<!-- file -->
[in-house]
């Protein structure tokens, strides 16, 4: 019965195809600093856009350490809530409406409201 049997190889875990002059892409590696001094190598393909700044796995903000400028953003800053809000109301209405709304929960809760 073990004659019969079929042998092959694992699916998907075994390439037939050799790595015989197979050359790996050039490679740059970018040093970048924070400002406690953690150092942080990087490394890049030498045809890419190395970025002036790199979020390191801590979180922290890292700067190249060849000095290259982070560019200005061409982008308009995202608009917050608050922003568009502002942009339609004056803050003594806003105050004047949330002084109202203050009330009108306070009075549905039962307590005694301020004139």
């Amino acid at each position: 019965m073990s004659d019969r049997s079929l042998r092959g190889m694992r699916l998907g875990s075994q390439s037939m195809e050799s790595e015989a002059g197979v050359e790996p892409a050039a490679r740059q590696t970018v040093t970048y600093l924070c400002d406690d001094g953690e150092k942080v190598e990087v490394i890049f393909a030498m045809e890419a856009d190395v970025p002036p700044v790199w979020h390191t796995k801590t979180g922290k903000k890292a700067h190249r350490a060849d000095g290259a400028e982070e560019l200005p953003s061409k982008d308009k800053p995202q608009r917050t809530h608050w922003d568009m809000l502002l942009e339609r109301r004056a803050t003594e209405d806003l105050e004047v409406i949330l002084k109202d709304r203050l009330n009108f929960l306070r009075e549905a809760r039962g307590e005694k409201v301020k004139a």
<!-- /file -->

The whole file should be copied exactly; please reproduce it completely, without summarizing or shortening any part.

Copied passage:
[in-house]
């Protein structure tokens, strides 16, 4: 019965195809600093856009350490809530409406409201 049997190889875990002059892409590696001094190598393909700044796995903000400028953003800053809000109301209405709304929960809760 073990004659019969079929042998092959694992699916998907075994390439037939050799790595015989197979050359790996050039490679740059970018040093970048924070400002406690953690150092942080990087490394890049030498045809890419190395970025002036790199979020390191801590979180922290890292700067190249060849000095290259982070560019200005061409982008308009995202608009917050608050922003568009502002942009339609004056803050003594806003105050004047949330002084109202203050009330009108306070009075549905039962307590005694301020004139």
């Amino acid at each position: 019965m073990s004659d019969r049997s079929l042998r092959g190889m694992r699916l998907g875990s075994q390439s037939m195809e050799s790595e015989a002059g197979v050359e790996p892409a050039a490679r740059q590696t970018v040093t970048y600093l924070c400002d406690d001094g953690e150092k942080v190598e990087v490394i890049f393909a030498m045809e890419a856009d190395v970025p002036p700044v790199w979020h390191t796995k801590t979180g922290k903000k890292a700067h190249r350490a060849d000095g290259a400028e982070e560019l200005p953003s061409k982008d308009k800053p995202q608009r917050t809530h608050w922003d568009m809000l502002l942009e339609r109301r004056a803050t003594e209405d806003l105050e004047v409406i949330l002084k109202d709304r203050l009330n009108f929960l306070r009075e549905a809760r039962g307590e005694k409201v301020k004139a």